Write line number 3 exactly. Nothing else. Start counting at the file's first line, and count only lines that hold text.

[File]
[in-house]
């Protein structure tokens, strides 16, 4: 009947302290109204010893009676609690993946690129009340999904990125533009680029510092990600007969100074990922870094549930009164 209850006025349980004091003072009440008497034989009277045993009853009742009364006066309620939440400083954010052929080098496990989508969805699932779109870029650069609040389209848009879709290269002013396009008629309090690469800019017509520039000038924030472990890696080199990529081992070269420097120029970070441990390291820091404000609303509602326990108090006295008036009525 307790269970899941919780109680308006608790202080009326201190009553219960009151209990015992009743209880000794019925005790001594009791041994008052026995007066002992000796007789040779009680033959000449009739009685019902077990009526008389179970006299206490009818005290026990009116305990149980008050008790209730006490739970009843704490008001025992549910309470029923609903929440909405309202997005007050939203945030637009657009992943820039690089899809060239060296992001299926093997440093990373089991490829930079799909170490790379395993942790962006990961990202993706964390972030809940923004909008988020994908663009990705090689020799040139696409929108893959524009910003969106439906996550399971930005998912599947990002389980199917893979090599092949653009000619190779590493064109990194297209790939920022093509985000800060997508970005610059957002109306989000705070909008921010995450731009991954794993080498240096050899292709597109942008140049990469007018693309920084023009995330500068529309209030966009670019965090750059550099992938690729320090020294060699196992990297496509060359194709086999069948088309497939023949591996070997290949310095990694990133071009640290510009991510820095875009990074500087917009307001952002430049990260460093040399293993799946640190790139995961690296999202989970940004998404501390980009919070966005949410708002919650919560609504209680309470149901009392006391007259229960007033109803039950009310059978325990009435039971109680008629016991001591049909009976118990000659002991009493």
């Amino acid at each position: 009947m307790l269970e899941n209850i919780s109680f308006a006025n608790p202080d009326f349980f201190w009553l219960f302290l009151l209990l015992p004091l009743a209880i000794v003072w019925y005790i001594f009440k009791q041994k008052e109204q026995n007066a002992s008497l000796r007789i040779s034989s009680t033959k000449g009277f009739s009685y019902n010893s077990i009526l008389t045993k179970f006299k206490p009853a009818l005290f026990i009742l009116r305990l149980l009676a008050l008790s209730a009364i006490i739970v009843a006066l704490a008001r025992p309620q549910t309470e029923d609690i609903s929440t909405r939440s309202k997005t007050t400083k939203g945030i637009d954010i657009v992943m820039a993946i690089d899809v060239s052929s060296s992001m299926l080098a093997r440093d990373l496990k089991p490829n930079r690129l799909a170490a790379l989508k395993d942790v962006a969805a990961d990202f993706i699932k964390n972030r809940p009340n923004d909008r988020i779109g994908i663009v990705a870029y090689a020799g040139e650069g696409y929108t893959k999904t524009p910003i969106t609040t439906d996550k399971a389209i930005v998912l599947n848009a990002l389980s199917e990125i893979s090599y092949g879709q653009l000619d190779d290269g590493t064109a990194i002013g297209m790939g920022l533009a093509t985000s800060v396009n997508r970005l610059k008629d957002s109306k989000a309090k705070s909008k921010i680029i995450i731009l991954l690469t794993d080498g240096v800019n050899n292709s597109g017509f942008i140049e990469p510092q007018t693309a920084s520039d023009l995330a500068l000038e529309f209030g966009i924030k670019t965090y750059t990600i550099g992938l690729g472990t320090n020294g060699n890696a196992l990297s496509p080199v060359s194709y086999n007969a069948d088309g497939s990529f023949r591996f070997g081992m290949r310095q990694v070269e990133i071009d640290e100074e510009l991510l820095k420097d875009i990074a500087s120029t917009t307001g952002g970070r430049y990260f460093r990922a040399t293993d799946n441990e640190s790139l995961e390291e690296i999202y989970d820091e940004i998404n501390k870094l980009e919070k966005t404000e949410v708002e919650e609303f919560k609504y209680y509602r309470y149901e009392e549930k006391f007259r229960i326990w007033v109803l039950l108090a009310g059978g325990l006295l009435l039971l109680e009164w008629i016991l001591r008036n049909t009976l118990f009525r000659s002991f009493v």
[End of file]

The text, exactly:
């Amino acid at each position: 009947m307790l269970e899941n209850i919780s109680f308006a006025n608790p202080d009326f349980f201190w009553l219960f302290l009151l209990l015992p004091l009743a209880i000794v003072w019925y005790i001594f009440k009791q041994k008052e109204q026995n007066a002992s008497l000796r007789i040779s034989s009680t033959k000449g009277f009739s009685y019902n010893s077990i009526l008389t045993k179970f006299k206490p009853a009818l005290f026990i009742l009116r305990l149980l009676a008050l008790s209730a009364i006490i739970v009843a006066l704490a008001r025992p309620q549910t309470e029923d609690i609903s929440t909405r939440s309202k997005t007050t400083k939203g945030i637009d954010i657009v992943m820039a993946i690089d899809v060239s052929s060296s992001m299926l080098a093997r440093d990373l496990k089991p490829n930079r690129l799909a170490a790379l989508k395993d942790v962006a969805a990961d990202f993706i699932k964390n972030r809940p009340n923004d909008r988020i779109g994908i663009v990705a870029y090689a020799g040139e650069g696409y929108t893959k999904t524009p910003i969106t609040t439906d996550k399971a389209i930005v998912l599947n848009a990002l389980s199917e990125i893979s090599y092949g879709q653009l000619d190779d290269g590493t064109a990194i002013g297209m790939g920022l533009a093509t985000s800060v396009n997508r970005l610059k008629d957002s109306k989000a309090k705070s909008k921010i680029i995450i731009l991954l690469t794993d080498g240096v800019n050899n292709s597109g017509f942008i140049e990469p510092q007018t693309a920084s520039d023009l995330a500068l000038e529309f209030g966009i924030k670019t965090y750059t990600i550099g992938l690729g472990t320090n020294g060699n890696a196992l990297s496509p080199v060359s194709y086999n007969a069948d088309g497939s990529f023949r591996f070997g081992m290949r310095q990694v070269e990133i071009d640290e100074e510009l991510l820095k420097d875009i990074a500087s120029t917009t307001g952002g970070r430049y990260f460093r990922a040399t293993d799946n441990e640190s790139l995961e390291e690296i999202y989970d820091e940004i998404n501390k870094l980009e919070k966005t404000e949410v708002e919650e609303f919560k609504y209680y509602r309470y149901e009392e549930k006391f007259r229960i326990w007033v109803l039950l108090a009310g059978g325990l006295l009435l039971l109680e009164w008629i016991l001591r008036n049909t009976l118990f009525r000659s002991f009493v």